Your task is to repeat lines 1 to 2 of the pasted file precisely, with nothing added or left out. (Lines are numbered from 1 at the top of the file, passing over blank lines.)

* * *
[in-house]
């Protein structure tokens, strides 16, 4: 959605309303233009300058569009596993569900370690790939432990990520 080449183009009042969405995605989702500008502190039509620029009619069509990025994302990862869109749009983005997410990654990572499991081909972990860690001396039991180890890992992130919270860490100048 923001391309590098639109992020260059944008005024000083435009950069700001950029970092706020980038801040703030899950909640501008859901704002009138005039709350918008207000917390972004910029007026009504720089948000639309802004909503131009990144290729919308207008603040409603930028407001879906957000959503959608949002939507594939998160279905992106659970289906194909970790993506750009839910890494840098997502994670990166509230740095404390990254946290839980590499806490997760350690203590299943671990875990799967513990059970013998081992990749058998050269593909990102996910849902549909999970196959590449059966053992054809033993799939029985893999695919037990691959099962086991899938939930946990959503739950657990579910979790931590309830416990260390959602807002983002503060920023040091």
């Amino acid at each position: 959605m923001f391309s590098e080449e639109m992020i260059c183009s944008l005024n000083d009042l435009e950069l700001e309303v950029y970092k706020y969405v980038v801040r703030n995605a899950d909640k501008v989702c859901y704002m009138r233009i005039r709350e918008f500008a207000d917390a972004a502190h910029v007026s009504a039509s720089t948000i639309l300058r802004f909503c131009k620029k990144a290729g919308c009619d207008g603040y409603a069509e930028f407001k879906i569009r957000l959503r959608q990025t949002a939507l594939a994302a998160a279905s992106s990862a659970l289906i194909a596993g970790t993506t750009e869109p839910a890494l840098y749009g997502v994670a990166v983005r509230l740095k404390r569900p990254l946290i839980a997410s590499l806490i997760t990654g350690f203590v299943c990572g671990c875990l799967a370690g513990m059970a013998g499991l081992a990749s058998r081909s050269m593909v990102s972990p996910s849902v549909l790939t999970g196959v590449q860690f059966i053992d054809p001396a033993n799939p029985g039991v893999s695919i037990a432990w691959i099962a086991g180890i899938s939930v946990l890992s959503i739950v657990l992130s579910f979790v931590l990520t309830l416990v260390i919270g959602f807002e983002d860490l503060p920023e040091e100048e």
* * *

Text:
[in-house]
């Protein structure tokens, strides 16, 4: 959605309303233009300058569009596993569900370690790939432990990520 080449183009009042969405995605989702500008502190039509620029009619069509990025994302990862869109749009983005997410990654990572499991081909972990860690001396039991180890890992992130919270860490100048 923001391309590098639109992020260059944008005024000083435009950069700001950029970092706020980038801040703030899950909640501008859901704002009138005039709350918008207000917390972004910029007026009504720089948000639309802004909503131009990144290729919308207008603040409603930028407001879906957000959503959608949002939507594939998160279905992106659970289906194909970790993506750009839910890494840098997502994670990166509230740095404390990254946290839980590499806490997760350690203590299943671990875990799967513990059970013998081992990749058998050269593909990102996910849902549909999970196959590449059966053992054809033993799939029985893999695919037990691959099962086991899938939930946990959503739950657990579910979790931590309830416990260390959602807002983002503060920023040091």